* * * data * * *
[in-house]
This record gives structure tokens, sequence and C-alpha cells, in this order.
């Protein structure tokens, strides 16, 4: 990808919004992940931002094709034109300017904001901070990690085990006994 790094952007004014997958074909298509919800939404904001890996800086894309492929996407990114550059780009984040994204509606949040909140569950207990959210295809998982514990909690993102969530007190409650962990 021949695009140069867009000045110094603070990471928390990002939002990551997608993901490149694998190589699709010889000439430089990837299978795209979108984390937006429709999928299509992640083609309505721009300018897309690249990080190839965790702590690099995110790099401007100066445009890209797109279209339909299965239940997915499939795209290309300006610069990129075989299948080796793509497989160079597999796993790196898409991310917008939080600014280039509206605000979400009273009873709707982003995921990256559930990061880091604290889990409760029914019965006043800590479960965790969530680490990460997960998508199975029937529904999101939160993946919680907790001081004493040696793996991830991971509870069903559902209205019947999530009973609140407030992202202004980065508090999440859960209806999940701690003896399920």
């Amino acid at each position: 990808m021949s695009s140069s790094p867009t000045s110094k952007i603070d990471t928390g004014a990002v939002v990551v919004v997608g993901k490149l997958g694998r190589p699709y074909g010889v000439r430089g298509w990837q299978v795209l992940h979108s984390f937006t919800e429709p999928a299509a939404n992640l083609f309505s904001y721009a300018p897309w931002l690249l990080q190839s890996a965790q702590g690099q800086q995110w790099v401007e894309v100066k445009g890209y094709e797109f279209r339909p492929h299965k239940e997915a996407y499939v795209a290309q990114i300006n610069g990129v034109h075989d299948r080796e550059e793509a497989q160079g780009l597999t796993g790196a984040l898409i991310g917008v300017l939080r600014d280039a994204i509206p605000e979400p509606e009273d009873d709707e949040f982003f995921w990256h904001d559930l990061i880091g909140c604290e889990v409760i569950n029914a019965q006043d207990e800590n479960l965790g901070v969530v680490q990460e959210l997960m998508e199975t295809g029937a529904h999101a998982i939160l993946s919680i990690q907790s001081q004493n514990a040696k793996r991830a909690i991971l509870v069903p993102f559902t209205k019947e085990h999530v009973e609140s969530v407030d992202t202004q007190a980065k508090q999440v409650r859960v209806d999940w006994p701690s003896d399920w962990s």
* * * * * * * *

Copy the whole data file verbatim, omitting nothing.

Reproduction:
[in-house]
This record gives structure tokens, sequence and C-alpha cells, in this order.
């Protein structure tokens, strides 16, 4: 990808919004992940931002094709034109300017904001901070990690085990006994 790094952007004014997958074909298509919800939404904001890996800086894309492929996407990114550059780009984040994204509606949040909140569950207990959210295809998982514990909690993102969530007190409650962990 021949695009140069867009000045110094603070990471928390990002939002990551997608993901490149694998190589699709010889000439430089990837299978795209979108984390937006429709999928299509992640083609309505721009300018897309690249990080190839965790702590690099995110790099401007100066445009890209797109279209339909299965239940997915499939795209290309300006610069990129075989299948080796793509497989160079597999796993790196898409991310917008939080600014280039509206605000979400009273009873709707982003995921990256559930990061880091604290889990409760029914019965006043800590479960965790969530680490990460997960998508199975029937529904999101939160993946919680907790001081004493040696793996991830991971509870069903559902209205019947999530009973609140407030992202202004980065508090999440859960209806999940701690003896399920």
């Amino acid at each position: 990808m021949s695009s140069s790094p867009t000045s110094k952007i603070d990471t928390g004014a990002v939002v990551v919004v997608g993901k490149l997958g694998r190589p699709y074909g010889v000439r430089g298509w990837q299978v795209l992940h979108s984390f937006t919800e429709p999928a299509a939404n992640l083609f309505s904001y721009a300018p897309w931002l690249l990080q190839s890996a965790q702590g690099q800086q995110w790099v401007e894309v100066k445009g890209y094709e797109f279209r339909p492929h299965k239940e997915a996407y499939v795209a290309q990114i300006n610069g990129v034109h075989d299948r080796e550059e793509a497989q160079g780009l597999t796993g790196a984040l898409i991310g917008v300017l939080r600014d280039a994204i509206p605000e979400p509606e009273d009873d709707e949040f982003f995921w990256h904001d559930l990061i880091g909140c604290e889990v409760i569950n029914a019965q006043d207990e800590n479960l965790g901070v969530v680490q990460e959210l997960m998508e199975t295809g029937a529904h999101a998982i939160l993946s919680i990690q907790s001081q004493n514990a040696k793996r991830a909690i991971l509870v069903p993102f559902t209205k019947e085990h999530v009973e609140s969530v407030d992202t202004q007190a980065k508090q999440v409650r859960v209806d999940w006994p701690s003896d399920w962990s």